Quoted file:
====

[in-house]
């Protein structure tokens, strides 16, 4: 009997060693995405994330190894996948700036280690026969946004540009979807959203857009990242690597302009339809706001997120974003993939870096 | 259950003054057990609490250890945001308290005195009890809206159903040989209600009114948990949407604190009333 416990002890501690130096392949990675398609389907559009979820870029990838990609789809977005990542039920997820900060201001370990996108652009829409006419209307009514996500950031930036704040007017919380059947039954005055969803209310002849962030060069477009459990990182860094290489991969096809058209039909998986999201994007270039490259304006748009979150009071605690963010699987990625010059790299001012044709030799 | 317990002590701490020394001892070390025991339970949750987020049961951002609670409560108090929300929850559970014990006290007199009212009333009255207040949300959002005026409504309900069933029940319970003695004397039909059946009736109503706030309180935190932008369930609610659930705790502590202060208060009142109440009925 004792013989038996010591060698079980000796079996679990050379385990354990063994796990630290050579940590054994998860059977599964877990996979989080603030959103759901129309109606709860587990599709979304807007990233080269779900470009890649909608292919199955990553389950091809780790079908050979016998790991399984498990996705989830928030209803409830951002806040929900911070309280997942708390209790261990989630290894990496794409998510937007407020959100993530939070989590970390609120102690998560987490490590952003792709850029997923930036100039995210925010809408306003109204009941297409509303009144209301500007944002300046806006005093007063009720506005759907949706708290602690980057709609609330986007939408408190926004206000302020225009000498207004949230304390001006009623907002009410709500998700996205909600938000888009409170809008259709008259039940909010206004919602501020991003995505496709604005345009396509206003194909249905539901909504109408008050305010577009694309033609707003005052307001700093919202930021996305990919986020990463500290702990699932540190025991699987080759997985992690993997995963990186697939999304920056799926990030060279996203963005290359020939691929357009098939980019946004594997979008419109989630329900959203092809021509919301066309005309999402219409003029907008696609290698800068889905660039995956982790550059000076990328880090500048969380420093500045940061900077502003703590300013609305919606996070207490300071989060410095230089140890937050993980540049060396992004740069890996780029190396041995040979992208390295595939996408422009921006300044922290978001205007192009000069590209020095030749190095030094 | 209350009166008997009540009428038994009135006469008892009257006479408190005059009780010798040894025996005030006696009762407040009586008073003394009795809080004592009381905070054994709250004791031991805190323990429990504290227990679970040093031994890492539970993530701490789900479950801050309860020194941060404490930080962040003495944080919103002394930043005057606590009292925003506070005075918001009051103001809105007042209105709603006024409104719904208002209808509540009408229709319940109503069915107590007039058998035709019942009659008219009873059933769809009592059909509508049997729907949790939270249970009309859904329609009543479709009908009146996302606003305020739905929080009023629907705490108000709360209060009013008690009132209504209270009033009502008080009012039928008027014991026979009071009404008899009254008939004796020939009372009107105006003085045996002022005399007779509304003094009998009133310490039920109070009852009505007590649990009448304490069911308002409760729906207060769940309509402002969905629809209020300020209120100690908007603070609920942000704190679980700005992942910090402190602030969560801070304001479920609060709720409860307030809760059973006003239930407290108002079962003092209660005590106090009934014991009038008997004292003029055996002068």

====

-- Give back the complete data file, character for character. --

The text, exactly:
[in-house]
């Protein structure tokens, strides 16, 4: 009997060693995405994330190894996948700036280690026969946004540009979807959203857009990242690597302009339809706001997120974003993939870096 | 259950003054057990609490250890945001308290005195009890809206159903040989209600009114948990949407604190009333 416990002890501690130096392949990675398609389907559009979820870029990838990609789809977005990542039920997820900060201001370990996108652009829409006419209307009514996500950031930036704040007017919380059947039954005055969803209310002849962030060069477009459990990182860094290489991969096809058209039909998986999201994007270039490259304006748009979150009071605690963010699987990625010059790299001012044709030799 | 317990002590701490020394001892070390025991339970949750987020049961951002609670409560108090929300929850559970014990006290007199009212009333009255207040949300959002005026409504309900069933029940319970003695004397039909059946009736109503706030309180935190932008369930609610659930705790502590202060208060009142109440009925 004792013989038996010591060698079980000796079996679990050379385990354990063994796990630290050579940590054994998860059977599964877990996979989080603030959103759901129309109606709860587990599709979304807007990233080269779900470009890649909608292919199955990553389950091809780790079908050979016998790991399984498990996705989830928030209803409830951002806040929900911070309280997942708390209790261990989630290894990496794409998510937007407020959100993530939070989590970390609120102690998560987490490590952003792709850029997923930036100039995210925010809408306003109204009941297409509303009144209301500007944002300046806006005093007063009720506005759907949706708290602690980057709609609330986007939408408190926004206000302020225009000498207004949230304390001006009623907002009410709500998700996205909600938000888009409170809008259709008259039940909010206004919602501020991003995505496709604005345009396509206003194909249905539901909504109408008050305010577009694309033609707003005052307001700093919202930021996305990919986020990463500290702990699932540190025991699987080759997985992690993997995963990186697939999304920056799926990030060279996203963005290359020939691929357009098939980019946004594997979008419109989630329900959203092809021509919301066309005309999402219409003029907008696609290698800068889905660039995956982790550059000076990328880090500048969380420093500045940061900077502003703590300013609305919606996070207490300071989060410095230089140890937050993980540049060396992004740069890996780029190396041995040979992208390295595939996408422009921006300044922290978001205007192009000069590209020095030749190095030094 | 209350009166008997009540009428038994009135006469008892009257006479408190005059009780010798040894025996005030006696009762407040009586008073003394009795809080004592009381905070054994709250004791031991805190323990429990504290227990679970040093031994890492539970993530701490789900479950801050309860020194941060404490930080962040003495944080919103002394930043005057606590009292925003506070005075918001009051103001809105007042209105709603006024409104719904208002209808509540009408229709319940109503069915107590007039058998035709019942009659008219009873059933769809009592059909509508049997729907949790939270249970009309859904329609009543479709009908009146996302606003305020739905929080009023629907705490108000709360209060009013008690009132209504209270009033009502008080009012039928008027014991026979009071009404008899009254008939004796020939009372009107105006003085045996002022005399007779509304003094009998009133310490039920109070009852009505007590649990009448304490069911308002409760729906207060769940309509402002969905629809209020300020209120100690908007603070609920942000704190679980700005992942910090402190602030969560801070304001479920609060709720409860307030809760059973006003239930407290108002079962003092209660005590106090009934014991009038008997004292003029055996002068």